Yet, in another way, the salmon nests can be regarded as miraculous. Theories abound, but scientists don’t really understand how salmon know when and how to return to the spawning grounds of their birth. It is perhaps even more remarkable that the Columbia salmon can still recognize and use a long-untouched spawning site.
“As the program grows, we expect the number of adults and juveniles to increase into the thousands — perhaps tens of thousands,” the Upper Columbia United Tribes state on their website. (Read more: Meet Your Salmon.)
A Victory for Wild Salmon
A stable population of returning salmon isn’t likely to be seen for a number of years, however, the project could have multiple benefits. Local tribes will see an immediate benefit with the return of the salmon they share a spiritual connection with. And salmon are considered a “keystone species” in the Pacific Northwest, meaning they’re an important part of the ecosystem’s fabric (Hyatt K, Godbout L, 2000). After spawning and dying, for example, the salmon replenish nutrients in the streams they live in. The salmon are also caught by bears and taken into the woods, where they provide nutrients for trees and other organisms even beyond the water.
Reinvigorated salmon runs would also provide opportunities for sport fishing and recreation all along the Upper Columbia River, bringing tourism dollars to the area and providing a welcome economic boost.
Still, the pioneering salmon face threats to their survival. Invasive northern pike has encroached on traditional salmon territory in the 80 years since they last swam in the Columbia. The UCUT report lists the pike as one of the chief threats to native salmon, especially juvenile salmon (Upper Columbia United Tribes, 2019). The Colville Tribes Fish and Wildlife Department even runs a reward program for northern pike. If you catch an invasive pike and bring its head to the department, you’ll receive $10. Other species like smallmouth bass and walleye could also pose hazards to the salmon.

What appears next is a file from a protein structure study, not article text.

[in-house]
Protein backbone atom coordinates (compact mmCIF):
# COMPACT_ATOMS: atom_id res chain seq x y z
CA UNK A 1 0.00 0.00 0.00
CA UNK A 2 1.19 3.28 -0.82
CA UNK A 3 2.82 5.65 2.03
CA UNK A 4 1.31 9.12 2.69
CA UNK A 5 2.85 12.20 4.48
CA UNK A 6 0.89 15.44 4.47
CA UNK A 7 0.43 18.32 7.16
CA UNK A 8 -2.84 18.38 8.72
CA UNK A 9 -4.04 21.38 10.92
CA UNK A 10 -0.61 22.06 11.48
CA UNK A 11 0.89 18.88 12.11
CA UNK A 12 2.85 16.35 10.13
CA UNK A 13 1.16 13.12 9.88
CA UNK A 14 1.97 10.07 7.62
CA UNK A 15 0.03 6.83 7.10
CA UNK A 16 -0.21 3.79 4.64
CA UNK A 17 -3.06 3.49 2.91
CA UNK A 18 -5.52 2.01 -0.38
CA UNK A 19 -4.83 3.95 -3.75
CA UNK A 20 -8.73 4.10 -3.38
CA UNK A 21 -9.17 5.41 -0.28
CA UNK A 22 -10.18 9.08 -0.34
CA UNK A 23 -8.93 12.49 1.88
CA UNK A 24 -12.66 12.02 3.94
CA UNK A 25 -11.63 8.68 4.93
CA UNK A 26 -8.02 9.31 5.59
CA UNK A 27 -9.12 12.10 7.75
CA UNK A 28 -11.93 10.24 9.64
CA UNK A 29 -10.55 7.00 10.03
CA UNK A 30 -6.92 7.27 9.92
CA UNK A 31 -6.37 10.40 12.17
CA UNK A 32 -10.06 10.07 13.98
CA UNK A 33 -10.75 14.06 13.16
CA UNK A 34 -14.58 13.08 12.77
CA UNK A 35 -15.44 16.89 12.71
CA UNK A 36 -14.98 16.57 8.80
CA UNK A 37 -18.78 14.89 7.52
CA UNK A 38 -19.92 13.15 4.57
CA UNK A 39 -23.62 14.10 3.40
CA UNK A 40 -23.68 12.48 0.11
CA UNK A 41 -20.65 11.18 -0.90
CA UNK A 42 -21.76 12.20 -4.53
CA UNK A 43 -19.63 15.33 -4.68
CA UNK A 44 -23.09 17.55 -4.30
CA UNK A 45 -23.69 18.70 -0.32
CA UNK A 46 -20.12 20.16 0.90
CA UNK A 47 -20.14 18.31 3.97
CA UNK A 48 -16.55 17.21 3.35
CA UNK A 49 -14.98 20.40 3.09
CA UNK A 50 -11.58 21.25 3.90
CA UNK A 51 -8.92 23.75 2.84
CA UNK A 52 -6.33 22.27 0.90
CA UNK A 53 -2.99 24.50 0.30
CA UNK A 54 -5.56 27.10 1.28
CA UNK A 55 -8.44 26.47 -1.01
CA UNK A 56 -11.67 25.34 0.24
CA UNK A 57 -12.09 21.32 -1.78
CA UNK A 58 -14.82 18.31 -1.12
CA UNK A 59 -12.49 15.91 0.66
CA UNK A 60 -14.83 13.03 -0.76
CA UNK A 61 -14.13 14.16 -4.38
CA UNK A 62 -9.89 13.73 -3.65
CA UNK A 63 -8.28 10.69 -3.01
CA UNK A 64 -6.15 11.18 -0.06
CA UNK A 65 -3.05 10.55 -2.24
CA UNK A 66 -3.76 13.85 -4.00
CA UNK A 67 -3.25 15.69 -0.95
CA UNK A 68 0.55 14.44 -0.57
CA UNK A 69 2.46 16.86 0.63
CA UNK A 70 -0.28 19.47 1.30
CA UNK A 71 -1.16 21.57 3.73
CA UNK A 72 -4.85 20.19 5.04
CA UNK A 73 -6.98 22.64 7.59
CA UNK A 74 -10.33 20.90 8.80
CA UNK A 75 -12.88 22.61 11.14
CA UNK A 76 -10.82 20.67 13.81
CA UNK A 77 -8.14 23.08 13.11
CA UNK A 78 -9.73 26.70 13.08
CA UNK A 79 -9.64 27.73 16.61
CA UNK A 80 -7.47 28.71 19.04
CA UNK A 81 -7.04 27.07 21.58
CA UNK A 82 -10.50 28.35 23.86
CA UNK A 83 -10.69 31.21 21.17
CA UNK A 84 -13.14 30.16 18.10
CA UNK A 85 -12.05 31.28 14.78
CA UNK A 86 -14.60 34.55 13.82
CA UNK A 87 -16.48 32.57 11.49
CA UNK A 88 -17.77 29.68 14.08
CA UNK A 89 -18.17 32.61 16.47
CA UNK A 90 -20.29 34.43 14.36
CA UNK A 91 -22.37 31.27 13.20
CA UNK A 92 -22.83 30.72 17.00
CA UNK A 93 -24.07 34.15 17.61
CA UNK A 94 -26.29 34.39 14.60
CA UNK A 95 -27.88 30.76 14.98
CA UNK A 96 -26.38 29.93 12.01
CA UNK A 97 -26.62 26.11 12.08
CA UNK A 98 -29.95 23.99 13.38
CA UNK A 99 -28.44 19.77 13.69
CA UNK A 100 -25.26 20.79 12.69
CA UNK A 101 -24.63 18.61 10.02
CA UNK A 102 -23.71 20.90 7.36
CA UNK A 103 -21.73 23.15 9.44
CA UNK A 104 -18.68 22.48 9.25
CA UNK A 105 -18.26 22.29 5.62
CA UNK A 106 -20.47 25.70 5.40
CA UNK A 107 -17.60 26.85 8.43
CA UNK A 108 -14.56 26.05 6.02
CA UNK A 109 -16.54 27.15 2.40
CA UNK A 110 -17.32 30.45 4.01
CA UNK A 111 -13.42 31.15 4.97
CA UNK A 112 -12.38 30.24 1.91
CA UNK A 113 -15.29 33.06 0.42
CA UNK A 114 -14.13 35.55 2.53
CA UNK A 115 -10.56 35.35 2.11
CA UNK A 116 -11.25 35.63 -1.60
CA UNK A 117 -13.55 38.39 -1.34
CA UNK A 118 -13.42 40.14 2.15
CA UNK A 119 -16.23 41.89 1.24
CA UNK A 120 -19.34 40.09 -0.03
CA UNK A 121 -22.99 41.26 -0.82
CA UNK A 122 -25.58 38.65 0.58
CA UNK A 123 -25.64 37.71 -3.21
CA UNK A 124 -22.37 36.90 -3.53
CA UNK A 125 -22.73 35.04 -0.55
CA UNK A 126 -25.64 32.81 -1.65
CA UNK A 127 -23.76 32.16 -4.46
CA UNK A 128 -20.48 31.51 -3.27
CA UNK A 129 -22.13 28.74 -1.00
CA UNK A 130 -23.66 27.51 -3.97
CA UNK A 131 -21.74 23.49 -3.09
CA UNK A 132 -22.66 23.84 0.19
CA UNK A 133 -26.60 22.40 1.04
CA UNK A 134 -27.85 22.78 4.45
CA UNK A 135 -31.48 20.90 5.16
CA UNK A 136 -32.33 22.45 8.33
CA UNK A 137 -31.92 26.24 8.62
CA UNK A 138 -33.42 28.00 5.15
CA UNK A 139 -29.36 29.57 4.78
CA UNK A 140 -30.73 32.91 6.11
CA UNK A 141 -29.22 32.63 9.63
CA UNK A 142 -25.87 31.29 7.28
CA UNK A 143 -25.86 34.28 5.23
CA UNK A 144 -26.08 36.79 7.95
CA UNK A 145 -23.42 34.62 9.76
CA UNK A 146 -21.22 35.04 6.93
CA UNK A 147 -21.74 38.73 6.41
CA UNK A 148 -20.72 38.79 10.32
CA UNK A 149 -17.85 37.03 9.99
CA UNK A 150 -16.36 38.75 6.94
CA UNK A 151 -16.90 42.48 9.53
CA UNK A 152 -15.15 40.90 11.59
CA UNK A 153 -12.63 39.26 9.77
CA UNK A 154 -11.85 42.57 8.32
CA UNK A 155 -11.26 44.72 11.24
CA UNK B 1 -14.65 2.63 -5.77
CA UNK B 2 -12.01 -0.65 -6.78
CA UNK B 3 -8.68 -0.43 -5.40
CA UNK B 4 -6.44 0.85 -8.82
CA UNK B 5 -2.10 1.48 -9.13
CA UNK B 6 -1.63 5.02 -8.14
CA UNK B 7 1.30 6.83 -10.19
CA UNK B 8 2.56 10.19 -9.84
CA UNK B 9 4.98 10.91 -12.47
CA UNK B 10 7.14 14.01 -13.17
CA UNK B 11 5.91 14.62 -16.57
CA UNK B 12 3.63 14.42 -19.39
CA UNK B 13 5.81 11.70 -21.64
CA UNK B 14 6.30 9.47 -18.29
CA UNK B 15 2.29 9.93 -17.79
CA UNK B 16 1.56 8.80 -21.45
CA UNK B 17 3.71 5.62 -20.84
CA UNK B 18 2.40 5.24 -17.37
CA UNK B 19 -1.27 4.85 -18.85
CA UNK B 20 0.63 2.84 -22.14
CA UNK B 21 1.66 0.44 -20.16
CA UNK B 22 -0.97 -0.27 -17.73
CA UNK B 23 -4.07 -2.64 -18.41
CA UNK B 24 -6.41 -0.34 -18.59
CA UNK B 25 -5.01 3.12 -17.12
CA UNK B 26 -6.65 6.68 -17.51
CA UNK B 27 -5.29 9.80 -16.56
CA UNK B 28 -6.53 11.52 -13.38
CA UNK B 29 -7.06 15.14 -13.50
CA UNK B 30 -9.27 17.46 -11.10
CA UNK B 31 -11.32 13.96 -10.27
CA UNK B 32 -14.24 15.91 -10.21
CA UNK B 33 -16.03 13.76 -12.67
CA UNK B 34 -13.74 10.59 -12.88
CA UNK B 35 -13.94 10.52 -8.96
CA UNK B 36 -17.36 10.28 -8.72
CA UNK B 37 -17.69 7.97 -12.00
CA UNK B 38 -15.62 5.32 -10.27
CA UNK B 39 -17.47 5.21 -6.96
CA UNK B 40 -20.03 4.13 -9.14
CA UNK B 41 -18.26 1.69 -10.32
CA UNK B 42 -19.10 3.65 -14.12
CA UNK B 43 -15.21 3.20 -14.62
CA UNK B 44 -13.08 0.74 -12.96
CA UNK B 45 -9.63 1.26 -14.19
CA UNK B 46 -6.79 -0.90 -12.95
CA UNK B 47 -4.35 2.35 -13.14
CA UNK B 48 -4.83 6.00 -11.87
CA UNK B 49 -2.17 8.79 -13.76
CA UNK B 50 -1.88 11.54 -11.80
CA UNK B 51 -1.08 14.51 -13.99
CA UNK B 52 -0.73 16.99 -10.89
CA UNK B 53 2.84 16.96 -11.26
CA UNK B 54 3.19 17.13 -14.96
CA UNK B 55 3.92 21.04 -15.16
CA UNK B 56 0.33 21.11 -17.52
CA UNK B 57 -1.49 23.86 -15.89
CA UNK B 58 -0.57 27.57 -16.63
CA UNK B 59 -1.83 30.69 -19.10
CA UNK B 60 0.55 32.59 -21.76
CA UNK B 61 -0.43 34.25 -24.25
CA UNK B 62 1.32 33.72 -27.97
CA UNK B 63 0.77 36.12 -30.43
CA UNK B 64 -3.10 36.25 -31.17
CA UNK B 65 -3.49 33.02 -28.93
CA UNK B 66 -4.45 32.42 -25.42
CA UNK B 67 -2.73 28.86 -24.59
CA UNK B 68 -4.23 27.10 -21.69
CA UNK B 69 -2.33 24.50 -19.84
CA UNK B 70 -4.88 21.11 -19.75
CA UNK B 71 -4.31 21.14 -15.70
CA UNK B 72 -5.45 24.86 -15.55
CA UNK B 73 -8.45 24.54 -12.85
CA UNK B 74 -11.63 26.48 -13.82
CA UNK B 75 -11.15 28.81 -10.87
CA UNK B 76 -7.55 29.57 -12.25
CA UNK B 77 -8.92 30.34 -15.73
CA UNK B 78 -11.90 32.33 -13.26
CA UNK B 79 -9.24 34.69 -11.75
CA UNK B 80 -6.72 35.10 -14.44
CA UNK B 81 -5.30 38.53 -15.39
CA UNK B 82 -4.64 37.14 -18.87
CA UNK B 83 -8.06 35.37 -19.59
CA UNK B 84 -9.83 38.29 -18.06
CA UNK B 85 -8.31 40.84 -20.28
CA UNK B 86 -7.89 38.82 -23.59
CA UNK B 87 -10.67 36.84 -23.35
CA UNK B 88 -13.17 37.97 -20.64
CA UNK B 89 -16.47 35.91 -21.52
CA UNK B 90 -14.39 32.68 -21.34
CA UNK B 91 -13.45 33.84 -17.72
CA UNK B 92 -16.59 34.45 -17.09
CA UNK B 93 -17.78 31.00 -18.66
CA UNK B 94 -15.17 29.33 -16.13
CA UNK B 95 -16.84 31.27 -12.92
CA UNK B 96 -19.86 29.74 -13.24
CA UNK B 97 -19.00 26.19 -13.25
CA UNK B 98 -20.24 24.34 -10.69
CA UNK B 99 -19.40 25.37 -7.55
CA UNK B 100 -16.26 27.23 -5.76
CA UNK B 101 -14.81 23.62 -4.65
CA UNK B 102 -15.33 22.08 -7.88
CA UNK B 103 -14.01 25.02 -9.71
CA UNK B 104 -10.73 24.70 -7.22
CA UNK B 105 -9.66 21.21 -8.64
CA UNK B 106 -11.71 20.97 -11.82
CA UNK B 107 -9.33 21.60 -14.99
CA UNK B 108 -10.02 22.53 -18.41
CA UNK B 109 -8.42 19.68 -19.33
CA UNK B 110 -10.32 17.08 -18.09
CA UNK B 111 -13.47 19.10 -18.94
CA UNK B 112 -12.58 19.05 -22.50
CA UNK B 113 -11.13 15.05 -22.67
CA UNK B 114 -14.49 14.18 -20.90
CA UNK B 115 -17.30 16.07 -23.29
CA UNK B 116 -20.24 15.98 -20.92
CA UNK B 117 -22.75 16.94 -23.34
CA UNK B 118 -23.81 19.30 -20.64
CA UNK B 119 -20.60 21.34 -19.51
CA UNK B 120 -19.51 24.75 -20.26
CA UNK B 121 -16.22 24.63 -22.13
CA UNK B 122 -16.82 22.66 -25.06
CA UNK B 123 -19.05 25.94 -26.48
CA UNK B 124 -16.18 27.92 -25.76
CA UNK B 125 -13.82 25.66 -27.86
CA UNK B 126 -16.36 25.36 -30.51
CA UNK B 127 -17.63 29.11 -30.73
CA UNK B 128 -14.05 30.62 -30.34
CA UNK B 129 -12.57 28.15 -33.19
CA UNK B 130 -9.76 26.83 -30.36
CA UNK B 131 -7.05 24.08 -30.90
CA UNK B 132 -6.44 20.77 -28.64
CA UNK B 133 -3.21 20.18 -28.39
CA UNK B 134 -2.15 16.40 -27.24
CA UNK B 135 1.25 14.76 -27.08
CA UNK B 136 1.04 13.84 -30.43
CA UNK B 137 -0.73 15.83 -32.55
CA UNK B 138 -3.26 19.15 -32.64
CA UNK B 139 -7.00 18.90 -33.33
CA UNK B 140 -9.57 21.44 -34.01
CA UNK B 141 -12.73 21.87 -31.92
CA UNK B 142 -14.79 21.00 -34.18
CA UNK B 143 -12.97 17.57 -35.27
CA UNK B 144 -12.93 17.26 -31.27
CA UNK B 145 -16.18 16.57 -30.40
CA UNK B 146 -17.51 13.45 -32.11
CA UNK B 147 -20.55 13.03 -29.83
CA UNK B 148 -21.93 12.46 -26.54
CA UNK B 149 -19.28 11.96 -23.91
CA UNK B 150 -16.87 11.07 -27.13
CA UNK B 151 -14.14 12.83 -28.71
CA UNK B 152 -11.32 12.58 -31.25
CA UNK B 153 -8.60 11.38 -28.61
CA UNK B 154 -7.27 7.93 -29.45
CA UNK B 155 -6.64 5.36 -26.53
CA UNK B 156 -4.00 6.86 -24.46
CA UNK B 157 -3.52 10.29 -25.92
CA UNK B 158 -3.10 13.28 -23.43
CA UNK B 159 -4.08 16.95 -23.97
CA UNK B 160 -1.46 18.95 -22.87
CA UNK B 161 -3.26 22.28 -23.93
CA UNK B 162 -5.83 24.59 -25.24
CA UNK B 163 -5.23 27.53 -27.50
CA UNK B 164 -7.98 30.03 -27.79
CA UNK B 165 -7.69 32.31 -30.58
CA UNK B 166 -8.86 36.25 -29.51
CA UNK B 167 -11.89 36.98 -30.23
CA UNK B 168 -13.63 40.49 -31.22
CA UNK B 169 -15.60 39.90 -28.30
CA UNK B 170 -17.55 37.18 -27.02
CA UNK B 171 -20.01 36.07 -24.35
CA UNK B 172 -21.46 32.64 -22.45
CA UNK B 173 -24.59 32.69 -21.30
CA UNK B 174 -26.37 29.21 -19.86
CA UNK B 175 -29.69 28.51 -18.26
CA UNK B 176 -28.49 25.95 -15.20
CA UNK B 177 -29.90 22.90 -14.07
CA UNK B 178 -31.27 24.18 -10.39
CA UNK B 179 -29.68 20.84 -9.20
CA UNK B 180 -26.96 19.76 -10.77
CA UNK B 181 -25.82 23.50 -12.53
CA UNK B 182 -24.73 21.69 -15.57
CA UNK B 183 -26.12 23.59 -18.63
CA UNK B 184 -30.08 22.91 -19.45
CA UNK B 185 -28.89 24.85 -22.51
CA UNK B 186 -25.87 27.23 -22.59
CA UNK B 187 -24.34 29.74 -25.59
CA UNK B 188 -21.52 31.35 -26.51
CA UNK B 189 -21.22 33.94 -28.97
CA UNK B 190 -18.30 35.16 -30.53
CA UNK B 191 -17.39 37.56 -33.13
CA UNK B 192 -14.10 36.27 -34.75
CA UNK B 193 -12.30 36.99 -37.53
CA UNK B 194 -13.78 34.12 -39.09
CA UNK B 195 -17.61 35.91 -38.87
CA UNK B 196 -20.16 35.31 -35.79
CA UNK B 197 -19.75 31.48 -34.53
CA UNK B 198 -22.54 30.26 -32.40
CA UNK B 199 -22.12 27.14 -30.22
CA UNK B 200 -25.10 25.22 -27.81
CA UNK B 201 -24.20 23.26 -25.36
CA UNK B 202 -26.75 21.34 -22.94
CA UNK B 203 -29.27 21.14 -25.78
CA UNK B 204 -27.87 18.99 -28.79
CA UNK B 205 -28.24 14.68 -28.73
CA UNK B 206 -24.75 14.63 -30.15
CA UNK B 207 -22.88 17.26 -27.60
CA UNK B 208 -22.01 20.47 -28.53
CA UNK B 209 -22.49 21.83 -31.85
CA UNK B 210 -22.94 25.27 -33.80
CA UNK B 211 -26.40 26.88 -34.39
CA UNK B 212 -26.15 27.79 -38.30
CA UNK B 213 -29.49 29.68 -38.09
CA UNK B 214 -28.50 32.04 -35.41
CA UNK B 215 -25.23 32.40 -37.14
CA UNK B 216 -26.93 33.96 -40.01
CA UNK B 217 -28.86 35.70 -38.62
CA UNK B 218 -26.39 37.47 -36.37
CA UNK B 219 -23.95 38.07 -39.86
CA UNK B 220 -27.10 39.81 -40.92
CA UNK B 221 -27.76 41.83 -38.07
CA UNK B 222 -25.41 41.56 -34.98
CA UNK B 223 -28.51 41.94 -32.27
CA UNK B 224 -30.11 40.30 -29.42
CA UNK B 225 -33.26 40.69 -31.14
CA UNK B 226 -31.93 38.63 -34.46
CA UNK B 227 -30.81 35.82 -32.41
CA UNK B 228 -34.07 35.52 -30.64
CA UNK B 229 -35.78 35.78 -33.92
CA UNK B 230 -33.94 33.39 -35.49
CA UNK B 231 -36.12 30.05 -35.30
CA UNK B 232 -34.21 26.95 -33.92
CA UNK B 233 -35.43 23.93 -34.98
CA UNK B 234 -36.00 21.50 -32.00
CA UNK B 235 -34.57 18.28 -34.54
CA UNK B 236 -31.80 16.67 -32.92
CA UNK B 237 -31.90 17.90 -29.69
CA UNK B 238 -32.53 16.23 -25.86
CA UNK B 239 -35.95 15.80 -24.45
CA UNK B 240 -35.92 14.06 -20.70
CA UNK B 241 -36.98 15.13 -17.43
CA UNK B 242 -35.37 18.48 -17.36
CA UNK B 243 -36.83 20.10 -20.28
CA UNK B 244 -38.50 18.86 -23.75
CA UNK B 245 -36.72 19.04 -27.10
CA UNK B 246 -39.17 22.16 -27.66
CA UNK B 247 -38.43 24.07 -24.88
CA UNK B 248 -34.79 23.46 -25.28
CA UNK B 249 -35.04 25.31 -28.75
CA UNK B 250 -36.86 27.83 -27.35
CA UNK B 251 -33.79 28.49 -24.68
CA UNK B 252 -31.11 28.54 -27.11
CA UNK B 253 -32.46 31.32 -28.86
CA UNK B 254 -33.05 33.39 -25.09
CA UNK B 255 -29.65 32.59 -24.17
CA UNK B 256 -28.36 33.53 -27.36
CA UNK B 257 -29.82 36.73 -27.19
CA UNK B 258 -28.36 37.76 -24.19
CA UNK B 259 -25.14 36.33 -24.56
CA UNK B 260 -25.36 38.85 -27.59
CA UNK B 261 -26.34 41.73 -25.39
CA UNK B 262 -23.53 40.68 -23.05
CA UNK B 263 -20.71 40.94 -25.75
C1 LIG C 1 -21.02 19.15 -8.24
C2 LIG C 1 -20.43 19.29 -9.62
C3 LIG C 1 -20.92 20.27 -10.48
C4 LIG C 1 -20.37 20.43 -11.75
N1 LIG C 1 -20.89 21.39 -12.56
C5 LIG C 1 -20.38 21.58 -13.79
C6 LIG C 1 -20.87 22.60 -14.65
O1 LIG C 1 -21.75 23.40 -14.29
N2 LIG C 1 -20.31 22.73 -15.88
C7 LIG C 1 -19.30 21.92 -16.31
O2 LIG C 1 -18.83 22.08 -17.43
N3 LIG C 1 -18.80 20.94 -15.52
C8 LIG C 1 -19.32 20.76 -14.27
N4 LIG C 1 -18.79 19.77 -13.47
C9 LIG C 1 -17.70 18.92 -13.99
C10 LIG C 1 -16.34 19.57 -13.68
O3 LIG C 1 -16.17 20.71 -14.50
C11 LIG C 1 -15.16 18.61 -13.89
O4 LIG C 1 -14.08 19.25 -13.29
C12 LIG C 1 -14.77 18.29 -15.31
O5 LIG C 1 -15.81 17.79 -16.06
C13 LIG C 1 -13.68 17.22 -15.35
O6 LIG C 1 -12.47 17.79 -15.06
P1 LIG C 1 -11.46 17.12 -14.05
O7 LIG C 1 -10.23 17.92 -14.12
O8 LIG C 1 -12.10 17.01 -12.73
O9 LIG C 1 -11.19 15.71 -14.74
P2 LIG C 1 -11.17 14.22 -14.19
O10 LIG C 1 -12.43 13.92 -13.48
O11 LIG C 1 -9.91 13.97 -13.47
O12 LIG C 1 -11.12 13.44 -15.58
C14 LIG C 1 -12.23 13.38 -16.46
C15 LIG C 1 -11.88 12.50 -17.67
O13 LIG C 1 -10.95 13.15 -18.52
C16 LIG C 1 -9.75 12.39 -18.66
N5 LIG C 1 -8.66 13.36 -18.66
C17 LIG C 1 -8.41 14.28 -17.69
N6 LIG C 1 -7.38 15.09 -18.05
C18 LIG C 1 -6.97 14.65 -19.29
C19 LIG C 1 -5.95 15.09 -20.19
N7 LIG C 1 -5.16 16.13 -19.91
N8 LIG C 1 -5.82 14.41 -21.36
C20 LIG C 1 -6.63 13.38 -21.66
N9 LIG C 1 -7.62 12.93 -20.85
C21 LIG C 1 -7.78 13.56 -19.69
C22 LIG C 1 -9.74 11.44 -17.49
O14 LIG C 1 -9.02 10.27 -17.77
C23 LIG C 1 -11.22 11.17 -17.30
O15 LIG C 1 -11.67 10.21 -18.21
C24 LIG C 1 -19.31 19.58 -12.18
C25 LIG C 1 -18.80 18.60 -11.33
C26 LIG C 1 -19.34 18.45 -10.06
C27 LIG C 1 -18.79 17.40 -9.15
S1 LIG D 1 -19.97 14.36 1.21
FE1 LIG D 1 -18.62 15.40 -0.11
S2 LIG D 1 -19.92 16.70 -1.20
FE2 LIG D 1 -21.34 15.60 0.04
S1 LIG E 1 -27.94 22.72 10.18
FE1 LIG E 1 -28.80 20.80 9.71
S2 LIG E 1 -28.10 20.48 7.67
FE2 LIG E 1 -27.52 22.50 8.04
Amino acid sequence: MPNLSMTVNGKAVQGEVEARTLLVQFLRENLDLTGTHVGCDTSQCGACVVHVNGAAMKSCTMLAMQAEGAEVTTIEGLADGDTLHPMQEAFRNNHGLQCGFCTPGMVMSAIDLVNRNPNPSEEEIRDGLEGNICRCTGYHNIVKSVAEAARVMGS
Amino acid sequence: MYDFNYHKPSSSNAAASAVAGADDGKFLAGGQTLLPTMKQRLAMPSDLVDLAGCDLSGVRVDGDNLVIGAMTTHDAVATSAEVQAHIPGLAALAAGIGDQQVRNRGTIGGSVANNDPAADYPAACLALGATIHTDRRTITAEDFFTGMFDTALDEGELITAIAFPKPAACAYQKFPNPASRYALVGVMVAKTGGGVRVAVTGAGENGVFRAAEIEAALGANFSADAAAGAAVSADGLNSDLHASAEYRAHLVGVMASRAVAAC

And there’s still the fact that multiple dams stand between homebound salmon and their breeding grounds. While newer dams downriver of the Grand Coulee Dam have incorporated devices like fish ladders to help salmon swim upstream, both the Grand Coulee and nearby Chief Joseph Dam have not. More drastic measures like floating fish collectors and the much-publicized “salmon cannon” that shoots fish up and over dams may be necessary to help the salmon return in the future.
But for now, scientists and tribal members are simply enjoying the good news. Salmon have returned to the Upper Columbia River after eight decades of absence. This time, we all hope they’ll be there to stay.
Baldwin, Casey. Draft Technical Memo, Sockeye Salmon spawner abundance potential estimates in the Sanpoil River. 2018. https://ucut.org/wp-content/uploads/2019/05/Baldwin-2018-Assessment-of-Sockeye-Spawning-Habitat-in-Sanpoil.pdf
Hyatt K, Godbout L. Volume Two. B.C. A Review of Salmon as Keystone Species and Their Utility as Critical Indicators of Regional Biodiversity and Ecosystem Integrity. Proceedings of a Conference on the Biology and Management of Species and Habitats at Risk. 2000:520. Accessed January 14, 2021. http://www.env.gov.bc.ca/wld/documents/fr02hyatt2.pdf
Press A. First time in years, chinook salmon spawn in Columbia River. The Columbian. https://www.columbian.com/news/2020/dec/18/first-time-in-years-chinook-salmon-spawn-in-columbia-river/. Published December 18, 2020. Accessed January 19, 2021.
Upper Columbia United Tribes. 2019. Fish Passage and Reintroduction Phase 1 Report: Investigations Upstream of Chief Joseph and Grand Coulee Dams. https://ucut.org/wp-content/uploads/2019/05/Fish-Passage-and-Reintroduction-Phase-1-Report.pdf